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A new project for changing the constitutional structure has appeared in Russia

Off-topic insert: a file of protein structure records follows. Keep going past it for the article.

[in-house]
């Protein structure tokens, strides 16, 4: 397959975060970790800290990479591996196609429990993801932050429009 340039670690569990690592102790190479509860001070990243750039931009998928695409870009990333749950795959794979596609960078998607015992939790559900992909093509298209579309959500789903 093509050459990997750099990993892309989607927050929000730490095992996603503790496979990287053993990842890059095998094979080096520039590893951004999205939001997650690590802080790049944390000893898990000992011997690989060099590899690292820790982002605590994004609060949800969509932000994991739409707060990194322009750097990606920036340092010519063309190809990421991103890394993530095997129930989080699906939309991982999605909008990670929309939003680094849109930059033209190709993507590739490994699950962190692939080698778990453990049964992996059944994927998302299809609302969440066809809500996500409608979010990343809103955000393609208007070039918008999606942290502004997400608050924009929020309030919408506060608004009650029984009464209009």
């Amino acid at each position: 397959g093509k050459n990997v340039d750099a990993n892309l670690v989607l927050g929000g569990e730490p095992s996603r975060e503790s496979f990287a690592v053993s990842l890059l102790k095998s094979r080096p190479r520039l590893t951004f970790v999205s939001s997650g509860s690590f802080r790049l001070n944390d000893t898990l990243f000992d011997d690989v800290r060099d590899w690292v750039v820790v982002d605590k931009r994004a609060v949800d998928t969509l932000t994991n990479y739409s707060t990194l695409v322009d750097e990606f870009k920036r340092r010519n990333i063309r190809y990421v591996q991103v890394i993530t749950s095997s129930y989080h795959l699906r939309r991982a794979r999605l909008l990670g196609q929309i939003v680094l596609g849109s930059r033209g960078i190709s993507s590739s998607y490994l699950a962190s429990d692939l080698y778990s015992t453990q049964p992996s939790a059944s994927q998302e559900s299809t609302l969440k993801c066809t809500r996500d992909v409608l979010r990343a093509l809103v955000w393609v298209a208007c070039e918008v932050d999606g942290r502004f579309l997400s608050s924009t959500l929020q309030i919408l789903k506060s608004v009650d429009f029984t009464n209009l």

Its author Alexei Mitrofanov, a deputy of the State Duma (Lower House) from the scandalous Liberal Democratic Party, suggests canceling the general presidential election. He believes the head of state can be elected by State Duma deputies by two-thirds (300 of the 450) of the house. Mitrofanov's bill has passed the initial bureaucratic procedures and is to be discussed at the June 8 plenary session, though the Duma committee on the constitutional legislation recommended the Lower House to blackball it. The Liberal Democratic Party loves to shock the law-abiding Russian public with extraordinary statements. Its leader Vladimir Zhirinovsky became scandalously known in the early 1990s, when he published a book, "The Last March to the South," in which he called for carrying on the Russian emperors' plans of assuming control over the troublesome Asian region from the Caucasus to the Indian Ocean. The Liberal Democrats' statements on the domestic policy are no less revolutionary. For example, they advocate the liquidation of 21 ethnic republics of Russia and the transformation of the 89 federation entities into 7-9 large provinces without any ethnic distinction. Though the bulk of Russian politicians and common people reject such plans as excessively radical, they have a bearing on reality, unlike the party's foreign policy projects. For example, Zhirinovsky claims that his party suggested the current election reform in the regions, which replaced the public election of governors with their approval by the legislative assemblies upon the recommendation of the president, ten years ago. "Putin is acting too slowly. It takes him a year to do what our party would have done in a month," he says. The political calisthenics of Zhirinovsky and Mitrofanov mostly provokes laughter or embarrassment, depending on the audience. They are regarded as the political leaders of marginal groups. Liberal Democrats accepted the role of political jesters but their jokes sometimes turn out to be more correct than some scientific forecasts. This is what created the ballyhoo over Mitrofanov's bill on the new procedure for the presidential election. Russian liberals, who denounced the recent Russian reforms to strengthen the state as the return of authoritarianism, know very well that, given the will, this political reform can be carried out very quickly and in two or three months Russia would have a president elected by the Duma. This means that the rule of Vladimir Putin, whom they are trying to challenge all the time, or the rule of his successor relying on the conservative-etatist constitutional majority in the State Duma, would never end, leaving few chances to the Yeltsin-era liberals who had been forced out of big politics. On the other hand, there are no reasons for panic - so far. The Duma majority from the pro-presidential United Russia did not support Mitrofanov's idea. Besides, Mitrofanov suggests enforcing the law in eight years, when "everyone sees that the general presidential election in Russia is a silly waste of money." What have the Liberal Democrats offered the Russian public this time, another joke or a well-substantiated prediction? They probably do not know themselves. The only thing a jester can do is check the public mood by making his dangerous jokes. After all, the choice rests with the people, including as regards the election of president.
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